WRITERS WRITE...WRITING PARTNERS FEUD ~ ABDUCTION SHORT STORY 1 OF 5
erotica with D/s elements
Vixen Bright and Zachary Zane
I woke to darkness. Not the darkness of night for there was a sense of twilight tumbling about me. The darkness came from a soft blindfold that covered my eyes. Yet the total darkness sharpened other senses. I could hear the lyrical sound of the ocean and smell the salty tang of its air. I could even feel a sweet breeze caress my flesh. It was then that I realized that nothing more then a wispy wedge of cloth stood between my bare skin and the breeze. The cloth felt like silk, cascading over my breasts and fluttering just beneath my buttock. On the wings of that revelation, I became aware of my inability to move. My body had been stretched out like an X. Wrists were cuffed and pulled in opposite directions. My ankles suffered an identical predicament. Only, whereas my wrists seemed anchored by chains, my ankles were secured to the floor with my toes barely touching and my thighs spread so wide, I could feel an ache crawl along the inner flesh.
I tried to clear the sleep from my mind. It persistently stayed as if I had been given something to keep me compliant. Still, I managed to secure my last memory. I remembered walking across the courtyard toward my car after a day’s work at the convent. I loved working for the nuns. Unlike school memories of tough monarchs with wooden paddles, the sisters at the motherhouse were warm and caring. I was the only lay person, hired to unravels the mysteries of various software and re –write it as step- by-step instructional booklets. The days wove in and out of each other and nothing unusual ever occurred. I found the nunnery to be a safe haven. I didn’t have to pretend there, and no one cared if I were shy or assertive.
Earlier on this particular day, though, a craftsman had appeared in my office. Over one hundred and fifty-years-old the motherhouse often required a carpenter. This time, it was to replace the window-seat below the triple arched windows that stared into the very courtyard that logged my last memories before finding myself bound. The carpenter was there before I had arrived and seeing such maleness in this haven startled me even though I knew Chase McCain was to be here. I said nothing but a proficient good morning.
He didn’t respond with words. Instead, he straightened; startling, perceptive eyes took me in an inch at a time from the tips of low-heeled shoes to the pixie-crop of mussed hair and every curve, dip and swell that resided beneath a very practical pants suit. The gaze was potent, intoxicating. The type that made one feel vulnerable and my own gaze fell for a moment. I hated when that happened, when taken off guard. I wasn’t an assertive person, but I didn’t want anyone to know it and I often faked it quite adequately. Finally, I lifted my gaze, daring him to be so bold again. A grin appeared and an abrupt nod as if I had tossed down a gauntlet and he was more than happy to pick it up.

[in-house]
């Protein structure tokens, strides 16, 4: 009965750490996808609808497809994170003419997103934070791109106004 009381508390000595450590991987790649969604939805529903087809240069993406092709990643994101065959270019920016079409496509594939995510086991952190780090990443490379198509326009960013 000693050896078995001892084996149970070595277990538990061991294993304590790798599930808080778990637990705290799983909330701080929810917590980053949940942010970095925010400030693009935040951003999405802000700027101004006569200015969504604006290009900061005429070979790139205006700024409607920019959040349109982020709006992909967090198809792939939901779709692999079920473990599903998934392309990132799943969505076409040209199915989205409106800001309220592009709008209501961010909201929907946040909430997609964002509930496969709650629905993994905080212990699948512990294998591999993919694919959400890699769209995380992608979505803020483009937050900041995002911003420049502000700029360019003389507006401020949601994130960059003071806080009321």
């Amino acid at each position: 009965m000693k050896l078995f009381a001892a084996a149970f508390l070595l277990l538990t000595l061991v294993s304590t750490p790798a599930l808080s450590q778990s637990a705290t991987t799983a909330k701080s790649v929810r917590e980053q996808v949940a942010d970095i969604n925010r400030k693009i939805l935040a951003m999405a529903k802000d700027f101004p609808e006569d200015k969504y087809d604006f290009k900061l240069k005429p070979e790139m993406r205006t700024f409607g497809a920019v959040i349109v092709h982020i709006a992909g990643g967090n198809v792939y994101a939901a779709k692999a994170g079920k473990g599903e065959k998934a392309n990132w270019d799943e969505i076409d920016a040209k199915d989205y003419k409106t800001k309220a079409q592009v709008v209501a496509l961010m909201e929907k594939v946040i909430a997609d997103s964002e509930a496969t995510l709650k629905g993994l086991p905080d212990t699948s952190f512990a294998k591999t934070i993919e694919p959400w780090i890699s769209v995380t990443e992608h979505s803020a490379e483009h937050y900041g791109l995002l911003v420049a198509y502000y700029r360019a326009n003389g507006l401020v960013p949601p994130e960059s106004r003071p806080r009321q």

All day, I felt his gaze, taking me in, calculating my movements, measuring me up one side and down the other. At one point, I took off my impossibly large glasses, the tinted ones, the ones I hide my emotions behind. I rubbed away fatigue and looked up at the man busy with his work. I couldn’t help but admire the length of him. He wasn’t one of those slimy sticks that would make my blood run cold. He had bulk and height. I could feel safe with such as he. I could fall into the powerful embrace and known I was home. Not that I needed that, nor did I want it. I was self-sufficient and preferred an afternoon in a museum or a stroll through the park alone, rather than with an alpha male. On the rare, occasional date, I choose boring and easy over bulk and brawn . This man was altogether too macho, a regular thug, I assured myself. At just that moment, the man glanced my way. Our gazes clashed and I swore he understood my every thought from my vulnerability to my appraisal.
“You have a name,” he asked, his granite-gray eyes not breaking from mine.
I didn’t wish to respond, but it seemed rude not to. “Giacinta Farfalla,”
An unexpected gentleness spread across his rugged face. “A young beautiful butterfly.”
My mouth gapped open. Few people knew the interpretation of my name! “You speak Italian?”
“Some. My Bisnonna was Italian. She lived with us. It was very much a generational home.”
I smiled despite my determination to remain cold and unapproachable. “My great-grandmother lived with us as well. Many oppose generational living, and it can sometimes cause an argumentative sort of household, but I miss it.”
“You should smile more often, Gia, it’s lovely. And cool the hard-ass routine. It doesn’t become you.”
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